Without being over credulous about the antiquity of the Lives of the Saints, and the other fragments of the thirteenth century, which Mr. Ellis places in chronological succession next to Layamon, we may allow that before the date of Robert of Gloucester, not only the legendary and devout style, but the amatory and satirical, had begun to be rudely cultivated in the language. It was customary, in that age, to make the minstrels sing devotional strains to the harp, on Sundays, for the edification of the people, instead of the verses on gayer subjects which were sung at public entertainments; a circumstance which, while it indicates the usual care of the Catholic church to make use of every hold over the popular mind, discovers also the fondness of the people for their poetry, and the attractions which it had already begun to assume. Of the satirical style I have already alluded to one example in the "Land of Cokayne," an allegorical satire on the luxury of the church, couched under the description of an imaginary paradise, in which the nuns are represented as houris, and the black and grey monks as their paramours. This piece has humour, though not of the most delicate kind; and the language is easy and fluent, but it possesses nothing of style, sentiment, or imagery, approaching to poetry. Another specimen of the pleasantry of the times is more valuable; because it exhibits the state of party feeling on real events, as well as the state of the language at a precise time. It is a ballad, entitled "Richard of Alemaigne," composed by one of the adherents of Simon de Montfort, earl of Leicester, after the defeat of the royal party at the battle of Lewes, in 1264. In the year after that battle the royal cause was restored, and the earl of Warren and Sir Hugh Bigod returned from exile, and assisted in the king's victory. In this satirical ballad, those two personages are threatened with death, if they should ever fall into the hands of their enemies. Such a song and such threats must have been composed by Leicester's party in the moment of their triumph, and not after their defeat and dispersion; so that the date of the piece is ascertained by its contents. This political satire leads me to mention another, which the industrious Ritson published, and which, without violent anachronism, may be spoken of among the specimens of the thirteenth century; as it must have been composed within a few years after its close, and relates to events within its verge. It is a ballad on the execution of the Scottish patriots, Sir William Wallace and Sir Simon Fraser. The diction is as barbarous as we should expect from a song of triumph on such a subject. It relates the death and treatment of Wallace very minutely. The circumstance of his being covered with a mock crown of laurel in Westminster Hall, which Stowe repeats, is there mentioned; and that of his legs being fastened with iron fetters "under his horses wombe," is told with savage exultation. The piece was probably endited in the very year of the political murders which it celebrates certainly before 1314, as it mentions the skulking of Robert Bruce, which, after the battle of Bannockburn, must have become a jest out of season.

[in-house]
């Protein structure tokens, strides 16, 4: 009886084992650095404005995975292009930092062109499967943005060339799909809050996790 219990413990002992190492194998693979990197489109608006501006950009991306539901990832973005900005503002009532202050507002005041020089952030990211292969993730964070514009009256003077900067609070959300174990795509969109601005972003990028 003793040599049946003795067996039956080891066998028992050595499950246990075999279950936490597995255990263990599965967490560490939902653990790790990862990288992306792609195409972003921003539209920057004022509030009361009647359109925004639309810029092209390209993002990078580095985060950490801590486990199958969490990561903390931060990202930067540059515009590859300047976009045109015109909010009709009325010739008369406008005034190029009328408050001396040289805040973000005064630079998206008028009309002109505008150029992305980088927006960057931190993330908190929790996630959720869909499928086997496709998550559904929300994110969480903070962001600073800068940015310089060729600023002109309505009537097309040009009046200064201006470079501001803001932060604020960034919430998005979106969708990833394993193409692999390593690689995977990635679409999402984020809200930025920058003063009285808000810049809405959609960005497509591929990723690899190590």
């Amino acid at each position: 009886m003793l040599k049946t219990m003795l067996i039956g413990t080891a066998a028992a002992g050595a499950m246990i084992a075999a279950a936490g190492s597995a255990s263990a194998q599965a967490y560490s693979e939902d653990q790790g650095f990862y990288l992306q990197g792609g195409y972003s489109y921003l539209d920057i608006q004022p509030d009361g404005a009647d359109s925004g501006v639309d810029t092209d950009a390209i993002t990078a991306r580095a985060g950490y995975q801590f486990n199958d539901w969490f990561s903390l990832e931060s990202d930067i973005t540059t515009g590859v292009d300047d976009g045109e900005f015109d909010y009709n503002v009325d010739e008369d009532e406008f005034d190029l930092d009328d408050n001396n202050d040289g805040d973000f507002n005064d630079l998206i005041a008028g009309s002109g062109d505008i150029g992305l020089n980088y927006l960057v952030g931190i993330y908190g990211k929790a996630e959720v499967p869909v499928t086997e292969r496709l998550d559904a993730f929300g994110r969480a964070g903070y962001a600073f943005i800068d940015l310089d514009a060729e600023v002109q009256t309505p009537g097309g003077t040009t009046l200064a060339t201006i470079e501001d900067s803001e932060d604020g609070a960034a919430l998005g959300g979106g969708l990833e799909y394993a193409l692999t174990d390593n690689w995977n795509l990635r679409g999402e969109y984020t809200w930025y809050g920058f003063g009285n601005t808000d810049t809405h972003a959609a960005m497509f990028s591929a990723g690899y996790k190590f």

A few love-songs of that early period have been preserved, which are not wholly destitute of beauty and feeling. Their expression, indeed, is often quaint, and loaded with alliteration; yet it is impossible to look without a pleasing interest upon strains of tenderness which carry us back to so remote an age, and which disclose to us the softest emotions of the human mind, in times abounding with such opposite traits of historical recollection. Such a stanza as the following would not disgrace the lyric poetry of a refined age.